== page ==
A decision of the Court of Justice of the European Union (CJEU) is due this week that will decide whether businesses can continue relying on the so called standard contractual clauses (SCC). This decision concerns every global company that transfers personal data of customers, suppliers and employees in the course of its business. Under the EU General Data Protection Regulation (GDPR), each transfer from an entity within the European Economic Area (EEA) to a country outside the EEA requires specific safeguards if the European Commission (Commission) has not recognised the country as ensuring an adequate level of data protection.
In practice, one of the most common ways to safeguard the transfer of personal data out of the EEA is to use SCC which are standard contracts approved by the Commission. Under the SCC provisions, the importer of personal data that is subject to GDPR ensures certain guarantees regarding the processing of personal data.
While the SCC were not updated when the GDPR entered into force in May 2018, they remain very relevant to businesses and are still considered as valid. However, this view has been contested before the Court of Justice of the European Union (CJEU) by the privacy activist Maximilian Schrems.
The final judgment of the case is expected on 16 July 2020 and might declare the SCC invalid. Considering their importance for global companies, the upcoming judgment could have a major impact on the international flow of data.
The possible outcomes of the CJEU judgment
In 2015, the CJEU declared, in a case initiated by Schrems, that the Commission’s US Safe Harbor Decision, which allowed companies to transfer data from the EU to the US under certain conditions, was invalid.
In 2018, this case returned to the CJEU, which has since had to address the question of whether the SCC provide an adequate level of data protection within the meaning of the GDPR.
It is expected that the CJEU will, in its upcoming judgment, also review the validity of the EU-US Privacy Shield that followed as a replacement of the invalidated US Safe Harbor Decision. It is as a specific mechanism used by companies to ensure that data transfers from the EU to the US comply with EU data protection rules.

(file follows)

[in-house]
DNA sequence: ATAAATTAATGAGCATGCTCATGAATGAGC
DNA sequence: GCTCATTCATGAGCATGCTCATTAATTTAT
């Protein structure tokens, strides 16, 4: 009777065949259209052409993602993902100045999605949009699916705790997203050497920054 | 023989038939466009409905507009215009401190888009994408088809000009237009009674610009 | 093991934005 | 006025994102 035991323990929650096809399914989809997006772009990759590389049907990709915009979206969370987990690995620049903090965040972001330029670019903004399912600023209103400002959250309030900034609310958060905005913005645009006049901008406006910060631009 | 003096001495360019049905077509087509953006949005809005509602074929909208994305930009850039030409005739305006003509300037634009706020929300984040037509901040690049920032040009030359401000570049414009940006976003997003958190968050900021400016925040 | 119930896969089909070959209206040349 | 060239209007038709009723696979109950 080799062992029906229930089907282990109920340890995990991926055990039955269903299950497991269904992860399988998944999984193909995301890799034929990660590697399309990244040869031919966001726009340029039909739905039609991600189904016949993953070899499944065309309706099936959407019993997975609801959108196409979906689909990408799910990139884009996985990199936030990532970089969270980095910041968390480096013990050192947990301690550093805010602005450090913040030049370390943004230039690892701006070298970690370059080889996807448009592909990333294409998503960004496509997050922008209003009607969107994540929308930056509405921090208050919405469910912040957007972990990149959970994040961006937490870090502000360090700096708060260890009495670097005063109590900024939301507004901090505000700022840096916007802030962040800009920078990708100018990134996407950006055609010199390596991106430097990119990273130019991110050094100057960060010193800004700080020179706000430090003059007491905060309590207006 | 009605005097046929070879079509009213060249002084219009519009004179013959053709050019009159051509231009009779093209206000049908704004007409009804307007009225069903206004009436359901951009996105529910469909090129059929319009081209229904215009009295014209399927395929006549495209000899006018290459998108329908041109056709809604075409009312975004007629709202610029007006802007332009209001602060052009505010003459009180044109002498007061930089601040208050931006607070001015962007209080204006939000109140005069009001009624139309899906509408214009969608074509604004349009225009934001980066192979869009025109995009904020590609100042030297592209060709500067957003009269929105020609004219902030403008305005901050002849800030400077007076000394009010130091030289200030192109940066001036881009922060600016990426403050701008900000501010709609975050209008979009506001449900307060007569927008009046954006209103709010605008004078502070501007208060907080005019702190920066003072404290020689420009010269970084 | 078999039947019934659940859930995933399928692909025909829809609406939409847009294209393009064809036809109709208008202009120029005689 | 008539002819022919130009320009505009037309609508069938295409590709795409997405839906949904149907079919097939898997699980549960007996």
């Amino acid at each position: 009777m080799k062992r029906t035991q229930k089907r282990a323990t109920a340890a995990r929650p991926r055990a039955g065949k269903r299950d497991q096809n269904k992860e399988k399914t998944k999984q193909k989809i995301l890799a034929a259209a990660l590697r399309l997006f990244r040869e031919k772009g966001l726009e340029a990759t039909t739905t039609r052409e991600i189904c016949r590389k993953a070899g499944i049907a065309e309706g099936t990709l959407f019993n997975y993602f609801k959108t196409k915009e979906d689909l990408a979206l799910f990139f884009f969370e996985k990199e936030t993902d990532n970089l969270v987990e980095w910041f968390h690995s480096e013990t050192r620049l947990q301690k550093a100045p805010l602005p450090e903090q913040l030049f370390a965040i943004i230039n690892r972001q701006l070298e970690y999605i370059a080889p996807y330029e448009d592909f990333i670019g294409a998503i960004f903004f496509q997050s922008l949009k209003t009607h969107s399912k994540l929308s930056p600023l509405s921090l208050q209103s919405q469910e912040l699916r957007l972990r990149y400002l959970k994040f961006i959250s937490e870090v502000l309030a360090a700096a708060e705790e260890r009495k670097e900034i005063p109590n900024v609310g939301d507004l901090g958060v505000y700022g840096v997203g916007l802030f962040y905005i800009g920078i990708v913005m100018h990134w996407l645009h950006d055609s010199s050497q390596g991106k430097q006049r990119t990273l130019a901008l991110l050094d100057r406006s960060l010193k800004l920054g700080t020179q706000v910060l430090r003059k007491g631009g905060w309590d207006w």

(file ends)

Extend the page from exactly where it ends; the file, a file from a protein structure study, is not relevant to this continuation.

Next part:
There are essentially three possible outcomes regarding the transfer of data to countries outside the EEA:
In line with the opinion of the Advocate General, the CJEU may find that the SCC do not violate EU privacy law without commenting on US law regarding the handling of personal data. European companies with operations in the US, for example, can therefore continue to rely on the SCC.
The CJEU considers SCC as valid transfer mechanisms but it may be critical with regard to US privacy provisions, which, in the view of the claimant, neither provide sufficient enforceable data protection rights for the data subjects nor sufficient remedies in this respect. This would not immediately impact the validity of the existing SCC but might trigger other proceedings tackling the validity of the EU-US Privacy Shield and the way companies rely on the SCC.
The CJEU declares the SCC invalid, and criticises US privacy provisions for lacking enforceable data protection rights and remedies. As a relief or transition period cannot be expected, this would immediately impact transfers based on the SCC. It will also affect the EU-US Privacy Shield.
Future of data transfers under the GDPR
The work of the Commission will be heavily influenced by this judgment.
In its second annual review of the GDPR, the Commission stated that ‘[t]he general view is that two years after it started to apply, the GDPR has successfully met its objectives of strengthening the protection of the individual’s right to personal data protection and guaranteeing the free flow of personal data within the EU’. Nevertheless, there are some areas that the Commission is addressing for future improvement, including international data transfers.
In particular, the Commission has repeatedly stated that it is working on new SCC for international data transfers that are harmonised with the GDPR. These SCC will cover all transfer scenarios and are supposed to better take into account the modern business practices of the digital economy. Unless the judgment fundamentally criticises the principles underpinning the SCC, the Commission could make these tweaks fairly quickly.
The Commission is also working on additional adequacy decisions. In early 2019, the Commission declared that Japan ensures an adequate level of data protection measures and is currently assessing whether South Korea and the UK (after Brexit) do too.
The annual review also noted that the Commission wanted to pursue adequacy dialogues with other interested third countries. However, the Commission has stated that any future adequacy decisions will be influenced by the CJEU’s decision.
This week’s judgment may have a major and immediate impact on international data transfers, which is going to affect the decisions of the Commission and the operations of global companies. It remains to be seen whether the US will also be prepared to enter (again) into discussions about whether it has adequate data protection rules in the event the CJEU declares the SCC and, in consequence, the EU-US Privacy Shield invalid.